My research results were beginning to slow down despite the fact that I had found what I thought were several key pieces of information. I had a number of replies from my posted queries on the Internet but they were not producing much new info at this point. I went back to some sites that I had visited before or thought I had when I found that someone else had posted a query asking if anybody knew Lt. Bradford Wikholm and that he wanted to be contacted. It was posted nearly seven years ago and had sat unanswered all that time but I was still hopeful & excited to answer it & told this person he hit the jackpot.

He emailed me the very next day & told me he had a propeller from Brad’s plane wreckage in his private collection and wanted info on Brad. He was in France & knew several details about Brad including the correct aircraft tail # and other facts that convinced me he was not pulling my leg. His name is Patrick Baumann from the village of Holtzwihr.

Patrick is a wine salesman and represents a local grower in the area so he travels throughout the region a lot and has made many contacts and friends over the years and he is an avid WWII historian who is especially interested in the air war. His hobby over the last 20 years is to research and locate WWII aircraft crash sites in the Alsace region of France. His goal is to research every known site in that region.

Patrick also heads the Association of the Aerial Remembrances of East France. He often donates remnants of plane crash sites to nearby and sometimes far away museums. In the case of Brad’s propeller Patrick tells the story of how he drove by a home in the region that had this propeller propped up in their garden and Patrick just had to have it. The owner wouldn’t part with it but after Patrick had stopped by a few times asking about how the guy obtained it he finally agreed to part with it but Patrick had to trade another piece of aircraft wreckage for it.

He offered to run an ad in the local newspaper to attempt to locate any witnesses who remembered that day long ago.

Patrick and I exchanged emails & info several times & we both were excited when he received letters from two witnesses who saw Brads final moments above & Brads plane crash. They stated that they watched as the smoke from Brad’s plane stopped as the fire appeared to have been extinguished but then Brad was jumped by two German fighters both of which were model ME-109’s. Brad was somehow able to out maneuver one German pilot & shoot him down. That German crashed landed a few miles away but the pilot survived it although we have not yet discovered his identity. Patrick’s research has since identified these pilots as belonging to German fighter group JG-106. In maneuvering to shoot down an enemy plane you would often try to position yourself behind the other plane to achieve a premium position to shoot him down. Based on one witnesses account and the physical evidence from a propeller from Brads P-38 that was salvaged from the crash site it appears that Brad and the German pilot now identified as Lt. Broo at one point found their planes coming face to face and engaged each other. The one propeller from Brad’s P-38 that Patrick now owns has two bullet holes entering from the front and exiting out the rear. As I understand at this point and admit I have yet to clarify is that the propeller only mounts facing one way. This would collaborate the witness who stated that he saw them fly at each other firing their guns. Brads aircraft apparently was hit again as his plane was again on fire or maybe the original damaged area reignited and started trailing smoke again. The German pilot Lt. Broo for whatever reason broke of the engagement and did not pursue Brad the last few moments before Brad crashed. Maybe he knew that Brad’s plane was so severely damaged that Brad was no longer a threat or maybe he was low on fuel. Either way he did not follow Brad all the way down which the pursuing pilots sometimes did if possible to ensure a confirmed victory. Captured German Luftwaffe records show Lt. Broo’s engagement with Brad was credited to him as a “probable victory” not a confirmed victory. Regardless the witnesses said they watched as Brad flew over an old castle on a hilltop across a wide valley past their homes flying right toward the old St. Gilles Church sitting on the opposite hill top. They watched nervously as Brads P-38 narrowly missed it passing just over the church steeple. Just as he passed the church steeple he rolled his P-38 over so it was upside down and dropped out of it “bailing out”. They saw two “pilots” fall out of the plane and later found that the second pilot was actually a life raft that was positioned behind Brad in the cock pit and automatically dropped out with the pilot. But many witnesses thought that two pilots bailed out. P-38 pilots had to bail out in an upside down position and drop out of the cockpit as the aircraft had a dual tail and a stabilizer that spanned in between that they were likely to strike if they bailed in an upright position. Anyhow they lost sight of both Brad and the aircraft as they both disappeared behind the hilltop and church but heard a dull whoop as the aircraft crashed into the far hillside out of view. Then seconds later they saw the smoke rising in the distance from the burning wreckage.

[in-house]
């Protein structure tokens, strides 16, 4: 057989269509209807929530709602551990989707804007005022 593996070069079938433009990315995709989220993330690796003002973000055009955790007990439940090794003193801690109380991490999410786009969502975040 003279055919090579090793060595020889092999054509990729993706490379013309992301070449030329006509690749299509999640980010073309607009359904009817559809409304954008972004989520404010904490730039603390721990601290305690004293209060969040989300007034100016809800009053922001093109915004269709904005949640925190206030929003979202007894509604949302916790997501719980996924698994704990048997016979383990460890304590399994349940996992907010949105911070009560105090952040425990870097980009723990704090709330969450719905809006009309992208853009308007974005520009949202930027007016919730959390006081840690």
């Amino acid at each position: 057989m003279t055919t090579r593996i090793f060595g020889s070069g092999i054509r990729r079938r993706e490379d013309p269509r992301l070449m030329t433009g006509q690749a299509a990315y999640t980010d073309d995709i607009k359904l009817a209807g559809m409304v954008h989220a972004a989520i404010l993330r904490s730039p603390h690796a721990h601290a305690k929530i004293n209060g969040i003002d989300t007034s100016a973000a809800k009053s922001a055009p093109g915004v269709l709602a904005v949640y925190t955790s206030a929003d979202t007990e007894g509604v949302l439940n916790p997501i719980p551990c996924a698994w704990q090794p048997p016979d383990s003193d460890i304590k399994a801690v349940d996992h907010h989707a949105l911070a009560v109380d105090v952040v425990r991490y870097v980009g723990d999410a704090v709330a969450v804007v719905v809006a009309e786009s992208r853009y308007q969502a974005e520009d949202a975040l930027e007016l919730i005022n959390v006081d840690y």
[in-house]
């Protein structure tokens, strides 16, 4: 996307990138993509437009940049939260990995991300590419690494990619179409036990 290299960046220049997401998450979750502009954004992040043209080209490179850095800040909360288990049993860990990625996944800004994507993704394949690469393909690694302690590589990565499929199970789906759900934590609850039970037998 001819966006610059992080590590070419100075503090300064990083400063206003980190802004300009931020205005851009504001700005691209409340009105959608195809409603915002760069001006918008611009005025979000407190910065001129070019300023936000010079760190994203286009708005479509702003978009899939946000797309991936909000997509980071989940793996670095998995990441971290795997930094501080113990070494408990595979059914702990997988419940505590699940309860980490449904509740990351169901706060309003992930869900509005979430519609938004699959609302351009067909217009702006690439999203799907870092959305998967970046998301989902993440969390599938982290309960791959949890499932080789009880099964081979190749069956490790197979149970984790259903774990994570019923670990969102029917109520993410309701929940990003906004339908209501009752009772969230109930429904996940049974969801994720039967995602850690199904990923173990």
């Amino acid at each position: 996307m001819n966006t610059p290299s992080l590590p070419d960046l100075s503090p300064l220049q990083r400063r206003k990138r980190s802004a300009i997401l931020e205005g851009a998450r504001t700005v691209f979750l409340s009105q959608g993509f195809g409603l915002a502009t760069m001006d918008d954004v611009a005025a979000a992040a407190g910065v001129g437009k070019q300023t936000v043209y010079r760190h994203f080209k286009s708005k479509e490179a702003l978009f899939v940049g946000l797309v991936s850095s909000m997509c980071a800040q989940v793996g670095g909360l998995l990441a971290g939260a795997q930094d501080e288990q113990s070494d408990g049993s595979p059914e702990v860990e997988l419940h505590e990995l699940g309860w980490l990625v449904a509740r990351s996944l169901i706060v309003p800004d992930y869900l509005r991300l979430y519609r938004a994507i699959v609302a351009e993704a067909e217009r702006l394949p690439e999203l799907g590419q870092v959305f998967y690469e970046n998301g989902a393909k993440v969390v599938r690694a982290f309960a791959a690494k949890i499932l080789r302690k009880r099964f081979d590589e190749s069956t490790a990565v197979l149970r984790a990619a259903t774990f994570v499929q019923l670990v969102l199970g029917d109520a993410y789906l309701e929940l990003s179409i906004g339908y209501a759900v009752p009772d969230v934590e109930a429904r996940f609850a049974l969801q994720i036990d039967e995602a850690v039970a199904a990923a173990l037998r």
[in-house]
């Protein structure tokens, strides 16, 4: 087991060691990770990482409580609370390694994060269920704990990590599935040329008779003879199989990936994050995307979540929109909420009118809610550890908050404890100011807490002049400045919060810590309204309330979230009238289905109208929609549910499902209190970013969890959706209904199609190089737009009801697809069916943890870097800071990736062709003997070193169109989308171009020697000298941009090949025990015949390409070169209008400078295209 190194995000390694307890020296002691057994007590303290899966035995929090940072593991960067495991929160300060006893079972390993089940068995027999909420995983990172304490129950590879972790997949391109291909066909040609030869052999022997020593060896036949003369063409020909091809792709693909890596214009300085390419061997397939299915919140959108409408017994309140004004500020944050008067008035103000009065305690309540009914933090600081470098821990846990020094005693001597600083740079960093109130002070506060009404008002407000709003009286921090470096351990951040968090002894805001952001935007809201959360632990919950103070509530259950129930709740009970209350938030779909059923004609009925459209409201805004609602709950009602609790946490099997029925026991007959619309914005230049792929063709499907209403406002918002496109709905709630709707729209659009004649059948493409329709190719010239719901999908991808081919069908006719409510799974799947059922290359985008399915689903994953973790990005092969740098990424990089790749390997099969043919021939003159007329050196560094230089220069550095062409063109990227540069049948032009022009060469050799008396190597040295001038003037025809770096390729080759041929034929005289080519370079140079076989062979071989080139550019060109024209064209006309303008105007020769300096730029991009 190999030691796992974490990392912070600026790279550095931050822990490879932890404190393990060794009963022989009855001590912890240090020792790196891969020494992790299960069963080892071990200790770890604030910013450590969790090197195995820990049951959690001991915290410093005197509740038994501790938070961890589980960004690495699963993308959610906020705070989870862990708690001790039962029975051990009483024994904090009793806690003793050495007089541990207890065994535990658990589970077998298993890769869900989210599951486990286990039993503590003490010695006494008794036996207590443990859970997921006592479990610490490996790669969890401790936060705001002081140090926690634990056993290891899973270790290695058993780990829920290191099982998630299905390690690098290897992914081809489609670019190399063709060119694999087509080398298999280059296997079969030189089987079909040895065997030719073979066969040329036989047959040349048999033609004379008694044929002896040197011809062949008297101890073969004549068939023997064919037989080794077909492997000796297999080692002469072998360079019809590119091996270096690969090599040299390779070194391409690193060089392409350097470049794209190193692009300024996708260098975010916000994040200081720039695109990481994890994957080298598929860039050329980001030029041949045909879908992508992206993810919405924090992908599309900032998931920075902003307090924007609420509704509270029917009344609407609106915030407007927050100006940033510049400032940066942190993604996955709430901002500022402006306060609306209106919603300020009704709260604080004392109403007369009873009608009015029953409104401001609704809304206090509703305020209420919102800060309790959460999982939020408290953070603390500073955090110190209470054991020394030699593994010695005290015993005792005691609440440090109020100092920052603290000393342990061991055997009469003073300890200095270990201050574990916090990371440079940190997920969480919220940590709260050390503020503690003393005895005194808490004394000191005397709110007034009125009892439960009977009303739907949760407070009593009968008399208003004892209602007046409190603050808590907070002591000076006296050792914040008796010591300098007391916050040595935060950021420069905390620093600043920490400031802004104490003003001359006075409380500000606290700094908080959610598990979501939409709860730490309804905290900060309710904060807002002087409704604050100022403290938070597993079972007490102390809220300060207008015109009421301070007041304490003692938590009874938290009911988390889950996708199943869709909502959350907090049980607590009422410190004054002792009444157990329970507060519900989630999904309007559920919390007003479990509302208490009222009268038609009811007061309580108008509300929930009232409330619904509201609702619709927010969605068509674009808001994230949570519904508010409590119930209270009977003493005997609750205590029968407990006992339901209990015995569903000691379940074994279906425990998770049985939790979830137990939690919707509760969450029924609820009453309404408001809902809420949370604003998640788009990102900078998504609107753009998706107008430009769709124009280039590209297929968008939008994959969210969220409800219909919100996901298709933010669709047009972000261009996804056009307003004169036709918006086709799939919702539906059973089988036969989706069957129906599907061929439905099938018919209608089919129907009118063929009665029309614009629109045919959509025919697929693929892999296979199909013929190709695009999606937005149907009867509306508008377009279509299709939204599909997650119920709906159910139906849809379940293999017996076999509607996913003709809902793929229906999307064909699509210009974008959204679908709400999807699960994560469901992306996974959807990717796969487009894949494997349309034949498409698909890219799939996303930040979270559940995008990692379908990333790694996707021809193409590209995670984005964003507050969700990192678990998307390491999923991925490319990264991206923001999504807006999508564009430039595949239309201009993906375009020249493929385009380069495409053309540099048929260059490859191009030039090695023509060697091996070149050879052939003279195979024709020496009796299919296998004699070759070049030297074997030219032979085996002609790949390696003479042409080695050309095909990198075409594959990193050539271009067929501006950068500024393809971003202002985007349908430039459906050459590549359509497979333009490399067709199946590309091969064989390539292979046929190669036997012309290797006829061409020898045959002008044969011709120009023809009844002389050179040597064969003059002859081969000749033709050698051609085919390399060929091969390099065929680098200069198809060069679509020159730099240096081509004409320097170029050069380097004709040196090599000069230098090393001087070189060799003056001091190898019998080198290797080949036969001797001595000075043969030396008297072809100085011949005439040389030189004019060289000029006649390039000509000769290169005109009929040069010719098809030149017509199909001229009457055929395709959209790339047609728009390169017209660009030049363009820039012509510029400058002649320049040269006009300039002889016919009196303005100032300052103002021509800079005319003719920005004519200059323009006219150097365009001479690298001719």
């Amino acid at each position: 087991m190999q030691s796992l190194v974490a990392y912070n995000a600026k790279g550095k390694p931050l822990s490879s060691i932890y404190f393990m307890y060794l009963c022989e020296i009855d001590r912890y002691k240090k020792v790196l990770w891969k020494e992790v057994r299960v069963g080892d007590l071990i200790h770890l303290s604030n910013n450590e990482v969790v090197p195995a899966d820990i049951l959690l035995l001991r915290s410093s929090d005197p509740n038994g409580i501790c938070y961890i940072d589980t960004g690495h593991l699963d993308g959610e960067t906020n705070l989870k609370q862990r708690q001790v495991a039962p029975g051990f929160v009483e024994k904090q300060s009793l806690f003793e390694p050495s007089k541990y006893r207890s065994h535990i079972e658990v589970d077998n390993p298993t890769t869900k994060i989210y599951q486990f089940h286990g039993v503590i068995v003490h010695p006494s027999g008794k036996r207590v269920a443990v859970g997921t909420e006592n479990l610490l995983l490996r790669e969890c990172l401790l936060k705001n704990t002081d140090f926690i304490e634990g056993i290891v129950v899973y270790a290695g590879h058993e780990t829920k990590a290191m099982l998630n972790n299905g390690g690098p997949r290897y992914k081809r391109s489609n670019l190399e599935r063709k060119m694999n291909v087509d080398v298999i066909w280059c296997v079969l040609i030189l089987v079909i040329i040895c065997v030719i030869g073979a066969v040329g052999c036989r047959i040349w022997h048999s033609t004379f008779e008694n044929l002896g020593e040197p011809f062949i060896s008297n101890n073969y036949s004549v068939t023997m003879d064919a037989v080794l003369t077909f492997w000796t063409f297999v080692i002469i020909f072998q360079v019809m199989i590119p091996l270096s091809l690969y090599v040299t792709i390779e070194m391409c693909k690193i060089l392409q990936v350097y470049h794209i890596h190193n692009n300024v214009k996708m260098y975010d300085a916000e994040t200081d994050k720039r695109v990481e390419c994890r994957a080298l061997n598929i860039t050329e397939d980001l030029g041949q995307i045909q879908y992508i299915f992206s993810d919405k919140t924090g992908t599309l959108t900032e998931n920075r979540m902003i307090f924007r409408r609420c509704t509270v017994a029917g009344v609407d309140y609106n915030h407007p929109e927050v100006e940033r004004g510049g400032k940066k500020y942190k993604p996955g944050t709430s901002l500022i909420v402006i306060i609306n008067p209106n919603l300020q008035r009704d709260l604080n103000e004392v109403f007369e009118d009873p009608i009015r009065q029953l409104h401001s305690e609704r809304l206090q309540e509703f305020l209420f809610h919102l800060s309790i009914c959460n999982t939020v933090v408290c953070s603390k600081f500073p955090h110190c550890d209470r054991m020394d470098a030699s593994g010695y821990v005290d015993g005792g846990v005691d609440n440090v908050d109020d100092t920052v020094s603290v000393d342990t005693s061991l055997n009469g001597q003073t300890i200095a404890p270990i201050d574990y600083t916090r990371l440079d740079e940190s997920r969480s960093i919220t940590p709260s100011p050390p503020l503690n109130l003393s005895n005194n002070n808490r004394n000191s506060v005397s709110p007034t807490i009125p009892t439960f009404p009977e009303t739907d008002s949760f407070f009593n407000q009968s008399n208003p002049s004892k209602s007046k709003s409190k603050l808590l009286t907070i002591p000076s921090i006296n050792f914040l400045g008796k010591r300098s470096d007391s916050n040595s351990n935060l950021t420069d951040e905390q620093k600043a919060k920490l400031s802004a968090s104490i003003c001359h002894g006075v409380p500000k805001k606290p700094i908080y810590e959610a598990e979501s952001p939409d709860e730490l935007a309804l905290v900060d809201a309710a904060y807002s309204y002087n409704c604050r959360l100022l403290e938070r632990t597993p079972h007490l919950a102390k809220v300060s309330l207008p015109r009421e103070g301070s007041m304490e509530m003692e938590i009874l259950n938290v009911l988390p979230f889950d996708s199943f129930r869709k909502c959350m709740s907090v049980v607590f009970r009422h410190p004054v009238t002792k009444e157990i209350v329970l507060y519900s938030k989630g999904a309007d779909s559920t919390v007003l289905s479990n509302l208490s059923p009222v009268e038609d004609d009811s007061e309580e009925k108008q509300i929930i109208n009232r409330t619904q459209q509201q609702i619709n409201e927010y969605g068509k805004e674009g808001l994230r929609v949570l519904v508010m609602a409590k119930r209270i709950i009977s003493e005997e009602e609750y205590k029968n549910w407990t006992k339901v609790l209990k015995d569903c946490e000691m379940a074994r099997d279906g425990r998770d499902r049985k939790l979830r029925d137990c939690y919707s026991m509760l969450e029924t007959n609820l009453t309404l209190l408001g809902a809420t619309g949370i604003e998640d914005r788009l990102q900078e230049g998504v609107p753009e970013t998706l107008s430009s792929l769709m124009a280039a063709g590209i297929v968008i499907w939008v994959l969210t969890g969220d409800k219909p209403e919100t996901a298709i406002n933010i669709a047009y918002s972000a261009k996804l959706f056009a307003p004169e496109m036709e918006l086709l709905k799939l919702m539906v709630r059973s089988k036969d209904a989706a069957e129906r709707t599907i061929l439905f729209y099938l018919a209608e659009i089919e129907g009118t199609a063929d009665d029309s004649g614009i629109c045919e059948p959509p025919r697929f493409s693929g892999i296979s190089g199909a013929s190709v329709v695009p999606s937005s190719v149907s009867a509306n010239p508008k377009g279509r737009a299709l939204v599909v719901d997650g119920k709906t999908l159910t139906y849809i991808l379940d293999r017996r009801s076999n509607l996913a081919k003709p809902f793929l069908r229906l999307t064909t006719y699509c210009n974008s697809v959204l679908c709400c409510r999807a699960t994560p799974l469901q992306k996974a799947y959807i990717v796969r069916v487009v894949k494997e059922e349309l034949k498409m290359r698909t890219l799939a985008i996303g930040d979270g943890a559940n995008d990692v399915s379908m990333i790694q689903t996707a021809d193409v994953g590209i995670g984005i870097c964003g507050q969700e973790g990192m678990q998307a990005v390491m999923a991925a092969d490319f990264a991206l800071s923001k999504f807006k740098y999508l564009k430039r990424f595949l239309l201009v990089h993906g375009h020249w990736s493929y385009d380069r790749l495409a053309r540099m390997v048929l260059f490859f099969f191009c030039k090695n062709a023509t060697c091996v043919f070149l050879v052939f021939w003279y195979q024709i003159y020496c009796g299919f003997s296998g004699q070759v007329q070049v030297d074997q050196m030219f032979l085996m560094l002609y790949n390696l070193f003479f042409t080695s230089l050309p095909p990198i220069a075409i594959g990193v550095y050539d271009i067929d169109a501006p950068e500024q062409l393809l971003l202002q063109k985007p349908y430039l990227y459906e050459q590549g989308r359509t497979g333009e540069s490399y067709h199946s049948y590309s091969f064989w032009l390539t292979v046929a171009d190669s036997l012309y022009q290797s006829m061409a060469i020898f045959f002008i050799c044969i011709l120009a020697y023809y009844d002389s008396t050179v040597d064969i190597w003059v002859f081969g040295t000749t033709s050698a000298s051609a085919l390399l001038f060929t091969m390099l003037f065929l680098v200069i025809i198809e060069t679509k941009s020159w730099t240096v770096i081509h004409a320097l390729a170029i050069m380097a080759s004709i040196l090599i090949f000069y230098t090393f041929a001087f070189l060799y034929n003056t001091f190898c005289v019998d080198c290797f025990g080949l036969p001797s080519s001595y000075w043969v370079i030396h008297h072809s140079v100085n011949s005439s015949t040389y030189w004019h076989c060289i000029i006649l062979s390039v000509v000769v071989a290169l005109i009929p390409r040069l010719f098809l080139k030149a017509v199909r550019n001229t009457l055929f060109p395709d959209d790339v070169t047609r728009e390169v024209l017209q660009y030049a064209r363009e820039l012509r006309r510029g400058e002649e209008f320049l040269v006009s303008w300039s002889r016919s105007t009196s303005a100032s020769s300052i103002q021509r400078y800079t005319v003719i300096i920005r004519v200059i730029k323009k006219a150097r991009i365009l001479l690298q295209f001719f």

By ironic fate Brad’s picture appeared in the Los Angeles Times on March 15th 1944 just 3 days before his loss. It shows Brad sitting in the cockpit of his plane with Lt. Orville Goodman kneeling on the wing talking to Brad before a mission. Its caption reads “California Pilots in England”. Since Capt. Val Bollwerk was the last to see Brad’s plane & did not actually see Brad shot down or crash there was no official record of his death for U S Army until he was recovered after the war. Therefore Brad was listed as Missing In Action or MIA until 1946 when he was declared dead. Since no American military personal witnessed Brad’s dogfight with the two German planes he does not receive any official credit for shooting down or forcing down the ME-109 either. This no doubt happened to a number of pilots during the war.